Mendelssohn: String Quartet No.5 in Eb
In “a romantic who felt at ease within the mould of classicism”, the great cellist Pablo Casals neatly summed up Mendelssohn’s position in European musical development though at risk of pedantry I might tip the balance the other way and propose that he was a classical musician unafraid to contemplate romanticism. His powerful reaction to landscape and his skill in musical characterization and storytelling all point to the romantic view and yet he was happy to work within the accepted forms using a largely conventional musical language and felt no constraint in doing so. It is blend of the two trends which informs much of the best of his music; ‘The Hebrides’ is a wonderfully vivid musical seascape but is also a very neat example of a sonata form movement. Something of the current divergence in musical practice is symbolised in the famous occasion when, having both conducted their works in Leipzig, he and Berlioz (arch romantic who was actually six years Mendelssohn’s senior) decided to exchange batons. As Fanny Mendelssohn described it “…in return for Felix’s pretty light stick of whalebone covered with white leather [Berlioz] sent an enormous cudgel of lime-tree with the bark still on it”. (In his description of the occasion, Berlioz spoke not of batons but of tomahawks! History does not relate Mendelssohn’s view of this exchange.)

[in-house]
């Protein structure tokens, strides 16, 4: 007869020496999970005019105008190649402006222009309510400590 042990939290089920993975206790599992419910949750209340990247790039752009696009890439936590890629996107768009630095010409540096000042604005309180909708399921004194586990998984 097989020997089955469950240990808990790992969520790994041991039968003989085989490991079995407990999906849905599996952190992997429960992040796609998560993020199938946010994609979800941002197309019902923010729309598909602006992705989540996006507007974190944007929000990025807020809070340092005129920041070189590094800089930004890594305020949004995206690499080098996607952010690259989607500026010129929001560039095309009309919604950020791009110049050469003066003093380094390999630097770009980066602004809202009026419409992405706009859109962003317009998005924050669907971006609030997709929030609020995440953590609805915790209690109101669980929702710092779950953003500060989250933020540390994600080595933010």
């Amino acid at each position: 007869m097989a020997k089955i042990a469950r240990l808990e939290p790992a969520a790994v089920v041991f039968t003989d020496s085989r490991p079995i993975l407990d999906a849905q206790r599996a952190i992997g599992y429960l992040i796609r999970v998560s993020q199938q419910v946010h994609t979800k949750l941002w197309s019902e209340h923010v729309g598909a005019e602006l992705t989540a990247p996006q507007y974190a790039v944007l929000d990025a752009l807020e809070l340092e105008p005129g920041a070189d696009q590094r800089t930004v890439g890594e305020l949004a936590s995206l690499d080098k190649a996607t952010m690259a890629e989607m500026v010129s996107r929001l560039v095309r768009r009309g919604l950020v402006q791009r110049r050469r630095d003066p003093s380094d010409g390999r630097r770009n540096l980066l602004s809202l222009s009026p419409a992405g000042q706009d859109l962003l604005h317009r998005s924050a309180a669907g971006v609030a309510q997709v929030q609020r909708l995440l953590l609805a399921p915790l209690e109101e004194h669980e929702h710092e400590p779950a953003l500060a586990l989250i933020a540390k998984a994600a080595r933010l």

There is chamber music dating from all periods of Mendelssohn’s tragically short life, ranging from the miraculously original and accomplished Octet (the work of a sixteen year old!) to the darkly troubled F minor string quartet written only weeks before his death. Central to this output is the group of three string quartets composed in the late 1830s and published as Opus 44. If less striking than the octet or the last quartet, these are fine works, the fruits of a settled period in his before increasing fame and administrative duties had brought about overwork and nervous strain. It is the ‘classical’ element rather than the ‘romantic’ which is most in evidence, though the music is far from bloodless and never descends into the mere well-mannered respectability which is, sadly, the best that can be said for much of his piano and vocal music.
Clara Schumann: Three Romances
Piano pedagogue Friedrich Wieck apparently decided that his first child should be a musical prodigy even before ’it’ was born. Fortunately Clara turned out to have remarkable musical gifts and, under her father’s iron teaching regime, by her early teens was in command of “complete technical mastery and depth of feeling” in the opinion of no less a keyboard giant than Franz Liszt. Well known and much documented is the story of her long and difficult courtship with Robert Schumann and the brief period of happy, stable marriage so soon clouded by her husband’s increasing mental instability and early death in an asylum. Clara subsequently successfully resumed her playing career and also became increasingly sought after as a teacher. At her death she was famous throughout Europe in both branches of her activity.